IDEAS home Printed from https://ideas.repec.org/
MyIDEAS: Login to save this paper or follow this series

Bank regulatory agreements and real estate lending

  • Joe Peek
  • Eric S. Rosengren

Recent studies have found that banks with low capital ratios have significantly decreased their lending to the real estate sector. This correlation between real estate lending and bank capital could be the result of voluntary decisions by banks to recapitalize, or it could be the result of direct actions taken by bank regulators. We find that banks with low capital ratios reduce their real estate lending substantially more after formal regulatory actions have been initiated by regulators. Furthermore, this reduction in lending is particularly large for the categories of real estate borrowers most likely to be bank dependent.

If you experience problems downloading a file, check if you have the proper application to view it first. In case of further problems read the IDEAS help page. Note that these files are not on the IDEAS site. Please be patient as the files may be large.

File URL: http://www.bostonfed.org/economic/wp/wp1995/wp95_2.htm
Download Restriction: no

File URL: http://www.bostonfed.org/economic/wp/wp1995/wp95_2.pdf
Download Restriction: no

Paper provided by Federal Reserve Bank of Boston in its series Working Papers with number 95-2.

as
in new window

Length:
Date of creation: 1995
Date of revision:
Publication status: Published in Real Estate Economics 24, no. 1 (Spring 1996): 55-73.
Handle: RePEc:fip:fedbwp:95-2
Contact details of provider: Postal: 600 Atlantic Avenue, Boston, Massachusetts 02210
Phone: 617-973-3397
Fax: 617-973-4221
Web page: http://www.bos.frb.org/
Email:


More information through EDIRC

Order Information: Email:


References listed on IDEAS
Please report citation or reference errors to , or , if you are the registered author of the cited work, log in to your RePEc Author Service profile, click on "citations" and make appropriate adjustments.:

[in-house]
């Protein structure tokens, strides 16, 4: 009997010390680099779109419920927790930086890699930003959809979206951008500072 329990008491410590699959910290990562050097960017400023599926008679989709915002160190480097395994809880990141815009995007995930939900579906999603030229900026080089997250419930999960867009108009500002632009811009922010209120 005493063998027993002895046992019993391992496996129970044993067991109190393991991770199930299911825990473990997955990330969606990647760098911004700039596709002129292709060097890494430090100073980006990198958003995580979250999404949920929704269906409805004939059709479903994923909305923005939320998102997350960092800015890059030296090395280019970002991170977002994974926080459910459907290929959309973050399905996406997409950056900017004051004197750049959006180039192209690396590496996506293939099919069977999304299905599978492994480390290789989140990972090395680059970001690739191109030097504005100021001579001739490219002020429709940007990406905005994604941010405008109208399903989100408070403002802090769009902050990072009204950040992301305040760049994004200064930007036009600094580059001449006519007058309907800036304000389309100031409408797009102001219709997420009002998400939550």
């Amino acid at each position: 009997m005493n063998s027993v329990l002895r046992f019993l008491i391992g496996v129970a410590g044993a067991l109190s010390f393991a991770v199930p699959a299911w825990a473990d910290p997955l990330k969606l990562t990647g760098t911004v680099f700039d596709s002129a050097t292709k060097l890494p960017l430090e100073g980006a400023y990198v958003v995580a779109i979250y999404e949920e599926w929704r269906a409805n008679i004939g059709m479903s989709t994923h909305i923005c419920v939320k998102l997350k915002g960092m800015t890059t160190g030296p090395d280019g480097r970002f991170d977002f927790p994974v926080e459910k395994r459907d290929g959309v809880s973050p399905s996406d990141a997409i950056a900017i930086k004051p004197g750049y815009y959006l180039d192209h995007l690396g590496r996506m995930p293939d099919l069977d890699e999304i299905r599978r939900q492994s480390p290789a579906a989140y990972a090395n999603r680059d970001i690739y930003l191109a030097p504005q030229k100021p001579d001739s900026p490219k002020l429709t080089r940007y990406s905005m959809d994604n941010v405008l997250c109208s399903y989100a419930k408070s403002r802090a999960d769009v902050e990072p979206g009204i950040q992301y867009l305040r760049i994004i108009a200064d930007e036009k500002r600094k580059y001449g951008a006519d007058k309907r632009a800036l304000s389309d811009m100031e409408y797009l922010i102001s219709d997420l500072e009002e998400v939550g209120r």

as in new window
  1. Joe Peek & Eric S. Rosengren, 1994. "Bank Real Estate Lending and the New England Capital Crunch," Real Estate Economics, American Real Estate and Urban Economics Association, vol. 22(1), pages 33-58.
  2. Joe Peek & Eric Rosengren, 1993. "Bank regulation and the credit crunch," Working Papers 93-2, Federal Reserve Bank of Boston.
  3. Joe Peek & Eric S. Rosengren, 1992. "The capital crunch in New England," New England Economic Review, Federal Reserve Bank of Boston, issue May, pages 21-31.
  4. Diana Hancock & James A. Wilcox, 1992. "The effect on bank assets of business conditions and capital shortfalls," Proceedings 373, Federal Reserve Bank of Chicago.
  5. Joe Peek & Eric Rosengren, 1991. "The capital crunch: neither a borrower nor a lender be," Working Papers 91-4, Federal Reserve Bank of Boston.
  6. Jones, David S. & King, Kathleen Kuester, 1995. "The implementation of prompt corrective action: An assessment," Journal of Banking & Finance, Elsevier, vol. 19(3-4), pages 491-510, June.
  7. Joe Peek & Eric S. Rosengren, 1995. "Banks and the availability of small business loans," Working Papers 95-1, Federal Reserve Bank of Boston.
  8. Diana Hancock & James A. Wilcox, 1994. "Bank Capital and the Credit Crunch: The Roles of Risk-Weighted and Unweighted Capital Regulations," Real Estate Economics, American Real Estate and Urban Economics Association, vol. 22(1), pages 59-94.
  9. Frederick T. Furlong, 1992. "Capital regulation and bank lending," Economic Review, Federal Reserve Bank of San Francisco, pages 23-33.
Full references (including those not matched with items on IDEAS)

This item is not listed on Wikipedia, on a reading list or among the top items on IDEAS.

When requesting a correction, please mention this item's handle: RePEc:fip:fedbwp:95-2. See general information about how to correct material in RePEc.

For technical questions regarding this item, or to correct its authors, title, abstract, bibliographic or download information, contact: (Catherine Spozio)

If you have authored this item and are not yet registered with RePEc, we encourage you to do it here. This allows to link your profile to this item. It also allows you to accept potential citations to this item that we are uncertain about.

If references are entirely missing, you can add them using this form.

If the full references list an item that is present in RePEc, but the system did not link to it, you can help with this form.

If you know of missing items citing this one, you can help us creating those links by adding the relevant references in the same way as above, for each refering item. If you are a registered author of this item, you may also want to check the "citations" tab in your profile, as there may be some citations waiting for confirmation.

Please note that corrections may take a couple of weeks to filter through the various RePEc services.

This information is provided to you by IDEAS at the Research Division of the Federal Reserve Bank of St. Louis using RePEc data.